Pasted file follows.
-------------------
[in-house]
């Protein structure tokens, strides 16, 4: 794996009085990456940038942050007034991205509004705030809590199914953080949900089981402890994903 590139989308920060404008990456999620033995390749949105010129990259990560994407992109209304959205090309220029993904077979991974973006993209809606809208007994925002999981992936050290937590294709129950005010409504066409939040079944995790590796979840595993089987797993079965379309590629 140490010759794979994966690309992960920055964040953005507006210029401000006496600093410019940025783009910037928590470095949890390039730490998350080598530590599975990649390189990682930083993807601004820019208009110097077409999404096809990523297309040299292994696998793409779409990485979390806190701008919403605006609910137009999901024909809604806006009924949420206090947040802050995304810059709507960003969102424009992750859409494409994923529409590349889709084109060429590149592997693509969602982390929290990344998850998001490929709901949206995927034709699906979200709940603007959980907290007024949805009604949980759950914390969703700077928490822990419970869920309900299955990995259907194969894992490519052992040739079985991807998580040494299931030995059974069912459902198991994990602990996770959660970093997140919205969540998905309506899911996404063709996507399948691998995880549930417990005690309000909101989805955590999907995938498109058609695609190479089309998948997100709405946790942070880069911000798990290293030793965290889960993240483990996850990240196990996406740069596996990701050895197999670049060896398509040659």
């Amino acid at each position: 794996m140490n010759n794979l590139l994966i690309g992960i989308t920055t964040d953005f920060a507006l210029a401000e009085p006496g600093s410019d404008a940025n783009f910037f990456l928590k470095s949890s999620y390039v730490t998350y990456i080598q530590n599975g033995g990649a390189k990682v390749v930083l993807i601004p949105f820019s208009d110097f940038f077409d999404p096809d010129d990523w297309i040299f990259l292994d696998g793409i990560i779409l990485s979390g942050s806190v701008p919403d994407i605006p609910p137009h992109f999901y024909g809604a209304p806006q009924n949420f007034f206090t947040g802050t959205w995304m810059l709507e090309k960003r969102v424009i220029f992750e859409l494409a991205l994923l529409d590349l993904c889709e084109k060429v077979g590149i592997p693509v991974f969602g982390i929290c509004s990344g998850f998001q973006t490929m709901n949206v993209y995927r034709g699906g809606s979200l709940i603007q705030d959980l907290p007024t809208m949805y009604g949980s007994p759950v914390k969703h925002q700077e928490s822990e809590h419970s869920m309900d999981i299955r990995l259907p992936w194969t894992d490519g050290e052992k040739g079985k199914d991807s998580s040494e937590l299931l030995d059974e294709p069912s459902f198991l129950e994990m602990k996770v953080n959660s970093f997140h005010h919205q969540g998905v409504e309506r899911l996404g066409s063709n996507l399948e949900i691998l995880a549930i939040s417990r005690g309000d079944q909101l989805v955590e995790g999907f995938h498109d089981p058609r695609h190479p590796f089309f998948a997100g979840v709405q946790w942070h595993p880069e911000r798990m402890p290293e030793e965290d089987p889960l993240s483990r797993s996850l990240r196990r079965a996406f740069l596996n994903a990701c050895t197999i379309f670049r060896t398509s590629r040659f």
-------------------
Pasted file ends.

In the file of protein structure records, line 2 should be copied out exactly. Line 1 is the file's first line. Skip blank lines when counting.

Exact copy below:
């Protein structure tokens, strides 16, 4: 794996009085990456940038942050007034991205509004705030809590199914953080949900089981402890994903 590139989308920060404008990456999620033995390749949105010129990259990560994407992109209304959205090309220029993904077979991974973006993209809606809208007994925002999981992936050290937590294709129950005010409504066409939040079944995790590796979840595993089987797993079965379309590629 140490010759794979994966690309992960920055964040953005507006210029401000006496600093410019940025783009910037928590470095949890390039730490998350080598530590599975990649390189990682930083993807601004820019208009110097077409999404096809990523297309040299292994696998793409779409990485979390806190701008919403605006609910137009999901024909809604806006009924949420206090947040802050995304810059709507960003969102424009992750859409494409994923529409590349889709084109060429590149592997693509969602982390929290990344998850998001490929709901949206995927034709699906979200709940603007959980907290007024949805009604949980759950914390969703700077928490822990419970869920309900299955990995259907194969894992490519052992040739079985991807998580040494299931030995059974069912459902198991994990602990996770959660970093997140919205969540998905309506899911996404063709996507399948691998995880549930417990005690309000909101989805955590999907995938498109058609695609190479089309998948997100709405946790942070880069911000798990290293030793965290889960993240483990996850990240196990996406740069596996990701050895197999670049060896398509040659």